Among the zillions of frustrations I have in my day job, which is buying the talent for our live-music venue, are the bands. Which is kind of akin to a grocery store manager saying he gets annoyed at . . . all those groceries. But here’s the point, really: We get somewhere between 3,000 and 4,000 requests (let’s call them “queries”) from bands, artists, musicians, agents/agencies, to perform on our stage at The Handlebar. Each year, we have to fill around 400 or so slots. That’s 150 shows a year times three or four bands per show, including the headliner and opening bands.

Here’s what often happens: We’ll post a show on our Website, a big show, a brand-name artist who likely will a bunch of tickets. Sometimes within minutes, we’ll get several requests from area bands and some even farther afield asking if they can open for that band. Nothing wrong with that, necessarily, but here’s where the irksomeness comes in.

If we were to get as much interest from fans to see the show as quickly and as hopefully as some of these bands want to open for these shows, we’d sell out more frequently and more quickly -- and make more money to afford to develop younger and, let’s face it, less talented bands who are seeking broader exposure.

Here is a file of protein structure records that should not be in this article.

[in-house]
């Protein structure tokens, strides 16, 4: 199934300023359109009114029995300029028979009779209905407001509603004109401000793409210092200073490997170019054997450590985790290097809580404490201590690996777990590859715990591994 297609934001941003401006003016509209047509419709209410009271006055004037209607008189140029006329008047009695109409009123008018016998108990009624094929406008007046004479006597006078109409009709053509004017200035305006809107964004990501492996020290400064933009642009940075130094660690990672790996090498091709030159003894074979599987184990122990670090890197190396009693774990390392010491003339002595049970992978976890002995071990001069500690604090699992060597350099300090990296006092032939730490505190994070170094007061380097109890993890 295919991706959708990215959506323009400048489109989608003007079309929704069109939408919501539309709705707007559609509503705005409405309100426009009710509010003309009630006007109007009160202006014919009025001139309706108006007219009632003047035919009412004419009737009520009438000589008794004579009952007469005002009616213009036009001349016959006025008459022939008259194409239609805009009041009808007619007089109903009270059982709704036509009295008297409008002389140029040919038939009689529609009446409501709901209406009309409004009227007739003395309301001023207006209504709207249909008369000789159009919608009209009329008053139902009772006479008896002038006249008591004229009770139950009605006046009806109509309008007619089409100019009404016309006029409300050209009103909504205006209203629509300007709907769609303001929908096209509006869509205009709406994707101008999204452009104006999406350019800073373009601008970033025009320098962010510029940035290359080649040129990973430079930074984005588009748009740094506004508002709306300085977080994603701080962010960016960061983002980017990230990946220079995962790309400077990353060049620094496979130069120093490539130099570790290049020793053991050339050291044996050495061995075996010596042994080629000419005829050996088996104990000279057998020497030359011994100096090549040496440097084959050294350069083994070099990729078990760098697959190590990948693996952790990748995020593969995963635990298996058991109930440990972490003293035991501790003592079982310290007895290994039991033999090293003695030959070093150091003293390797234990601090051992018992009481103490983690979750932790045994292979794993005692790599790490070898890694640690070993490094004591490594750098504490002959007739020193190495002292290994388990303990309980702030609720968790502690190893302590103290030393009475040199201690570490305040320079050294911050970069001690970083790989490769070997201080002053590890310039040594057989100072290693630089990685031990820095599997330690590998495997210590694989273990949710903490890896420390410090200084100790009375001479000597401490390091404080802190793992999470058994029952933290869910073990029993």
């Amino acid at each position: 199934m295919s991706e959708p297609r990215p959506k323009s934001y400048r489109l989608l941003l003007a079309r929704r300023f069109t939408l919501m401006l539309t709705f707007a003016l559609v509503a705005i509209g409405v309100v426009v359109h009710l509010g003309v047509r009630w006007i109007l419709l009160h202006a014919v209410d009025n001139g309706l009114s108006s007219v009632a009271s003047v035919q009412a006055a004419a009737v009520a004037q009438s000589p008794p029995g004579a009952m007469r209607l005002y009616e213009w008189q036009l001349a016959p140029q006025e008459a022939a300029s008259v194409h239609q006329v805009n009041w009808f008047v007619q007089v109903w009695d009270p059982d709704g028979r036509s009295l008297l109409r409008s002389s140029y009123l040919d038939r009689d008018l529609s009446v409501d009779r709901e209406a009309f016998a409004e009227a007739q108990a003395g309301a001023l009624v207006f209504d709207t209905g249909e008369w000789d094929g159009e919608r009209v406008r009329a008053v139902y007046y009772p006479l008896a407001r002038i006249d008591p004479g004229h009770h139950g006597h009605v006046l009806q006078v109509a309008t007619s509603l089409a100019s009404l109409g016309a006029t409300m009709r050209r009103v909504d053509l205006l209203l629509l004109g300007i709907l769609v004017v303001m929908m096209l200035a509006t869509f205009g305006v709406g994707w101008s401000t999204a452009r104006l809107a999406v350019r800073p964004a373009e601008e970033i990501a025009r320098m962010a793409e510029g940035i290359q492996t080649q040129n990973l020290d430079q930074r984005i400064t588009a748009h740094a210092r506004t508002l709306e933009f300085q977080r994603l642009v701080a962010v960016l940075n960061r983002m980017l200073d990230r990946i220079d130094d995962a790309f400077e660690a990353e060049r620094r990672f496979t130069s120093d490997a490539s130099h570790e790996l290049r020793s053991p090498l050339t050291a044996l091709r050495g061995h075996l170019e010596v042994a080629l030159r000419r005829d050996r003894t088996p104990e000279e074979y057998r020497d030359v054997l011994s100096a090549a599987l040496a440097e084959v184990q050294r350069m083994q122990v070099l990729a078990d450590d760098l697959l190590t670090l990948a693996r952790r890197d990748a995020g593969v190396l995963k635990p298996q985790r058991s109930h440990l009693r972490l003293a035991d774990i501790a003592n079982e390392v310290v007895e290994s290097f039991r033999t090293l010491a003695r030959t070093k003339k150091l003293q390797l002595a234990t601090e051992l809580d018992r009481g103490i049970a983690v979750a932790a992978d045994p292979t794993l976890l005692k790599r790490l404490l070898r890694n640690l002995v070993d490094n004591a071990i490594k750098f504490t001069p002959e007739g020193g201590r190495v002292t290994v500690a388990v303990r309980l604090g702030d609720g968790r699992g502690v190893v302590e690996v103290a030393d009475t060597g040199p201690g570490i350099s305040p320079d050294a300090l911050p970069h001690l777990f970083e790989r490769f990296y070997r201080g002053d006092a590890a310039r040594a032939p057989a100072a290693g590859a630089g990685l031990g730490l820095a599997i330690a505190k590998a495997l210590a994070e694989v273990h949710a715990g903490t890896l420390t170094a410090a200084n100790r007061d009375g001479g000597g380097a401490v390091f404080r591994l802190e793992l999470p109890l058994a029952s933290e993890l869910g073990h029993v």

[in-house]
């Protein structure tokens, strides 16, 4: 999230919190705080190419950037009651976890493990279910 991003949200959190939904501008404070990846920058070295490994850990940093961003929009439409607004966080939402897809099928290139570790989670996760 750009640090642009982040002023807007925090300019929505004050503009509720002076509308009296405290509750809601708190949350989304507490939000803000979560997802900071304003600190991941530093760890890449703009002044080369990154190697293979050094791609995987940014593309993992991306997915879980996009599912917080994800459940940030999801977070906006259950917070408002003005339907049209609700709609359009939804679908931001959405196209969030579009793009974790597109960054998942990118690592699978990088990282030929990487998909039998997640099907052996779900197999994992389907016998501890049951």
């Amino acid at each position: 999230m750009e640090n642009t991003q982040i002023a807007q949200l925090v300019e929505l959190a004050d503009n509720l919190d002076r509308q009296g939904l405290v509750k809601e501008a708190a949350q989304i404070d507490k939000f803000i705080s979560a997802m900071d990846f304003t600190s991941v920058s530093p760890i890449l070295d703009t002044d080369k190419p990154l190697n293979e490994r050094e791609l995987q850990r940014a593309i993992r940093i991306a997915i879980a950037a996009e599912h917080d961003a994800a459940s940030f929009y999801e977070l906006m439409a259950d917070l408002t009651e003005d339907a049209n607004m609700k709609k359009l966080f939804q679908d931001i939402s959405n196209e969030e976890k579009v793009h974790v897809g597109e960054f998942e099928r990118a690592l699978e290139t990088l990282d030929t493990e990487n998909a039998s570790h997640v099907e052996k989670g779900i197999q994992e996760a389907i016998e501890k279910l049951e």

But then things get muddy. Oftentimes, a big, national, brand-name touring band will bring its own “support,” bringing along with them their own opening bands. The reasons for this are so numerous, mystical, weird and political that it may require another blog . . . or maybe not.

The bottom line thus becomes: Okay, local/regional band guys, you didn’t get the opening slot for Such-and-Such Big-Name Band, but . . .

You also didn’t come to the show.

More often than not, when I walk into a half-filled or even packed-out show in my venue, I don’t see a lot of musicians or would-be musicians. The excuses I’m given -- on the rare occasions I care to ask -- include: We had practice, man. I was gonna, but I don’t have the cash. I had to babysit my stepsister’s little half-brother because . . . We had a gig at the Barbed Wire Grille.